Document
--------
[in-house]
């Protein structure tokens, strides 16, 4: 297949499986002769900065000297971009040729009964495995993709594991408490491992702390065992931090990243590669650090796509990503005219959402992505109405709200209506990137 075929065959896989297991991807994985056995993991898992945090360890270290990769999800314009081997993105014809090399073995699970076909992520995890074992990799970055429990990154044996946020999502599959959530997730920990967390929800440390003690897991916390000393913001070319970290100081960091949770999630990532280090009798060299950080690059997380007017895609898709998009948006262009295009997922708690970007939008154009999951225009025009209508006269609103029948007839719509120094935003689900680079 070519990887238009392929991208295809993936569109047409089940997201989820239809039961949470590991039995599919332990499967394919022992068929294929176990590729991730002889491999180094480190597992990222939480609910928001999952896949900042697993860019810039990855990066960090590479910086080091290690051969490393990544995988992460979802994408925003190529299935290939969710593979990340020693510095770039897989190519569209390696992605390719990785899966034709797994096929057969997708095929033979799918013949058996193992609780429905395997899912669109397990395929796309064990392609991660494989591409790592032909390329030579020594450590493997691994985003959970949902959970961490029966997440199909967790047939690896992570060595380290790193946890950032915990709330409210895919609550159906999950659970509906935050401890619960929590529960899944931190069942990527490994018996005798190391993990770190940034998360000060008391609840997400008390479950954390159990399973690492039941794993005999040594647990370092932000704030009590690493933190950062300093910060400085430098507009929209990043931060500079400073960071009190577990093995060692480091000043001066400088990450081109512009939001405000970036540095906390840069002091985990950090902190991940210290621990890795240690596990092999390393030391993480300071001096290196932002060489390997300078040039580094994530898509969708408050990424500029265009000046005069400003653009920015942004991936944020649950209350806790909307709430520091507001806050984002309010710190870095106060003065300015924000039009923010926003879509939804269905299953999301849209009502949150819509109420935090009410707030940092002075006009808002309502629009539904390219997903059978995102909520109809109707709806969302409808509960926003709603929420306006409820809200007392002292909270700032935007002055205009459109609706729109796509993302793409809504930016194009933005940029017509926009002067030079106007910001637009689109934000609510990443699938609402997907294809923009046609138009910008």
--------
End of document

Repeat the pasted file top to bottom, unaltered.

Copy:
[in-house]
């Protein structure tokens, strides 16, 4: 297949499986002769900065000297971009040729009964495995993709594991408490491992702390065992931090990243590669650090796509990503005219959402992505109405709200209506990137 075929065959896989297991991807994985056995993991898992945090360890270290990769999800314009081997993105014809090399073995699970076909992520995890074992990799970055429990990154044996946020999502599959959530997730920990967390929800440390003690897991916390000393913001070319970290100081960091949770999630990532280090009798060299950080690059997380007017895609898709998009948006262009295009997922708690970007939008154009999951225009025009209508006269609103029948007839719509120094935003689900680079 070519990887238009392929991208295809993936569109047409089940997201989820239809039961949470590991039995599919332990499967394919022992068929294929176990590729991730002889491999180094480190597992990222939480609910928001999952896949900042697993860019810039990855990066960090590479910086080091290690051969490393990544995988992460979802994408925003190529299935290939969710593979990340020693510095770039897989190519569209390696992605390719990785899966034709797994096929057969997708095929033979799918013949058996193992609780429905395997899912669109397990395929796309064990392609991660494989591409790592032909390329030579020594450590493997691994985003959970949902959970961490029966997440199909967790047939690896992570060595380290790193946890950032915990709330409210895919609550159906999950659970509906935050401890619960929590529960899944931190069942990527490994018996005798190391993990770190940034998360000060008391609840997400008390479950954390159990399973690492039941794993005999040594647990370092932000704030009590690493933190950062300093910060400085430098507009929209990043931060500079400073960071009190577990093995060692480091000043001066400088990450081109512009939001405000970036540095906390840069002091985990950090902190991940210290621990890795240690596990092999390393030391993480300071001096290196932002060489390997300078040039580094994530898509969708408050990424500029265009000046005069400003653009920015942004991936944020649950209350806790909307709430520091507001806050984002309010710190870095106060003065300015924000039009923010926003879509939804269905299953999301849209009502949150819509109420935090009410707030940092002075006009808002309502629009539904390219997903059978995102909520109809109707709806969302409808509960926003709603929420306006409820809200007392002292909270700032935007002055205009459109609706729109796509993302793409809504930016194009933005940029017509926009002067030079106007910001637009689109934000609510990443699938609402997907294809923009046609138009910008």